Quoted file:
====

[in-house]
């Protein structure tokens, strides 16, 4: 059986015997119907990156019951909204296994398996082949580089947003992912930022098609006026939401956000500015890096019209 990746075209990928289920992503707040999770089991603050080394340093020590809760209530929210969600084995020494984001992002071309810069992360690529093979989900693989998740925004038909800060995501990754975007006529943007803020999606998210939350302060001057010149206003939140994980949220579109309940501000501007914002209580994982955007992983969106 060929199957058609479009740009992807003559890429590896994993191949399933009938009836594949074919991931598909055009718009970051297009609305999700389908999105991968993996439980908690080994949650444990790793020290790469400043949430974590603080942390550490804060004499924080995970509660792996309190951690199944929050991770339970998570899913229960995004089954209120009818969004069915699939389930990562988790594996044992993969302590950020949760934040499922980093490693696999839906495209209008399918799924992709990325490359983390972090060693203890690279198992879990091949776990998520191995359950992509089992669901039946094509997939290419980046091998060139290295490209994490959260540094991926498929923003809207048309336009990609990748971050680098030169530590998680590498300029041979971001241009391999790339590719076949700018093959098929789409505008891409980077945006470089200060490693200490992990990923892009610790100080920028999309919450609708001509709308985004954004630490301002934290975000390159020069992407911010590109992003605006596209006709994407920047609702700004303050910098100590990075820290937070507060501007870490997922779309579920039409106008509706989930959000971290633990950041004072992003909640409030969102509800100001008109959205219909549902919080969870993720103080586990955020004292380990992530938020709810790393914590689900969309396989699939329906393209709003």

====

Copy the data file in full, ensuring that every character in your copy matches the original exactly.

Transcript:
[in-house]
């Protein structure tokens, strides 16, 4: 059986015997119907990156019951909204296994398996082949580089947003992912930022098609006026939401956000500015890096019209 990746075209990928289920992503707040999770089991603050080394340093020590809760209530929210969600084995020494984001992002071309810069992360690529093979989900693989998740925004038909800060995501990754975007006529943007803020999606998210939350302060001057010149206003939140994980949220579109309940501000501007914002209580994982955007992983969106 060929199957058609479009740009992807003559890429590896994993191949399933009938009836594949074919991931598909055009718009970051297009609305999700389908999105991968993996439980908690080994949650444990790793020290790469400043949430974590603080942390550490804060004499924080995970509660792996309190951690199944929050991770339970998570899913229960995004089954209120009818969004069915699939389930990562988790594996044992993969302590950020949760934040499922980093490693696999839906495209209008399918799924992709990325490359983390972090060693203890690279198992879990091949776990998520191995359950992509089992669901039946094509997939290419980046091998060139290295490209994490959260540094991926498929923003809207048309336009990609990748971050680098030169530590998680590498300029041979971001241009391999790339590719076949700018093959098929789409505008891409980077945006470089200060490693200490992990990923892009610790100080920028999309919450609708001509709308985004954004630490301002934290975000390159020069992407911010590109992003605006596209006709994407920047609702700004303050910098100590990075820290937070507060501007870490997922779309579920039409106008509706989930959000971290633990950041004072992003909640409030969102509800100001008109959205219909549902919080969870993720103080586990955020004292380990992530938020709810790393914590689900969309396989699939329906393209709003």